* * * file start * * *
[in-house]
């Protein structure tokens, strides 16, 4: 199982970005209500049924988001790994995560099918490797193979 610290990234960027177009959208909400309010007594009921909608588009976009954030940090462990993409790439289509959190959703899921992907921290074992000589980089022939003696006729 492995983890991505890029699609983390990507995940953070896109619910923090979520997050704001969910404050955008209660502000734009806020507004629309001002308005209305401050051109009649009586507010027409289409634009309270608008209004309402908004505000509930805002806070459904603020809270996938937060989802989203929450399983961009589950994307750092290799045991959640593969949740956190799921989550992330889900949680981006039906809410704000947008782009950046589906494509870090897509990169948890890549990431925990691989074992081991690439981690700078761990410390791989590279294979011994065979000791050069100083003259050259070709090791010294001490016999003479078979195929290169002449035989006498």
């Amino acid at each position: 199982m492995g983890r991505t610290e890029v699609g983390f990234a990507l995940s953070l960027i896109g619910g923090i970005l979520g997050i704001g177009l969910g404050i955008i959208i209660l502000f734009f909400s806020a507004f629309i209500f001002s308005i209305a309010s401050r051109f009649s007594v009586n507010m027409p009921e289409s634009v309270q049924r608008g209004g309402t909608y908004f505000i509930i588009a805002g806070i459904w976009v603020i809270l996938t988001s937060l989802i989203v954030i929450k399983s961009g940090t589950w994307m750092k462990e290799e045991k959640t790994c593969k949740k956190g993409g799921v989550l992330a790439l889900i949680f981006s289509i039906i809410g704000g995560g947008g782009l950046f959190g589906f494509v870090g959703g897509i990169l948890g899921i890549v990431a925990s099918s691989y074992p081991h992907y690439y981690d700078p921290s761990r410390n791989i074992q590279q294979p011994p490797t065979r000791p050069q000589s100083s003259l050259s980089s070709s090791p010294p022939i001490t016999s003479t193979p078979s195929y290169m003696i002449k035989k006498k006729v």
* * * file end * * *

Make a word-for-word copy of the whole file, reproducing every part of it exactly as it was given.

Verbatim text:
[in-house]
């Protein structure tokens, strides 16, 4: 199982970005209500049924988001790994995560099918490797193979 610290990234960027177009959208909400309010007594009921909608588009976009954030940090462990993409790439289509959190959703899921992907921290074992000589980089022939003696006729 492995983890991505890029699609983390990507995940953070896109619910923090979520997050704001969910404050955008209660502000734009806020507004629309001002308005209305401050051109009649009586507010027409289409634009309270608008209004309402908004505000509930805002806070459904603020809270996938937060989802989203929450399983961009589950994307750092290799045991959640593969949740956190799921989550992330889900949680981006039906809410704000947008782009950046589906494509870090897509990169948890890549990431925990691989074992081991690439981690700078761990410390791989590279294979011994065979000791050069100083003259050259070709090791010294001490016999003479078979195929290169002449035989006498």
């Amino acid at each position: 199982m492995g983890r991505t610290e890029v699609g983390f990234a990507l995940s953070l960027i896109g619910g923090i970005l979520g997050i704001g177009l969910g404050i955008i959208i209660l502000f734009f909400s806020a507004f629309i209500f001002s308005i209305a309010s401050r051109f009649s007594v009586n507010m027409p009921e289409s634009v309270q049924r608008g209004g309402t909608y908004f505000i509930i588009a805002g806070i459904w976009v603020i809270l996938t988001s937060l989802i989203v954030i929450k399983s961009g940090t589950w994307m750092k462990e290799e045991k959640t790994c593969k949740k956190g993409g799921v989550l992330a790439l889900i949680f981006s289509i039906i809410g704000g995560g947008g782009l950046f959190g589906f494509v870090g959703g897509i990169l948890g899921i890549v990431a925990s099918s691989y074992p081991h992907y690439y981690d700078p921290s761990r410390n791989i074992q590279q294979p011994p490797t065979r000791p050069q000589s100083s003259l050259s980089s070709s090791p010294p022939i001490t016999s003479t193979p078979s195929y290169m003696i002449k035989k006498k006729v």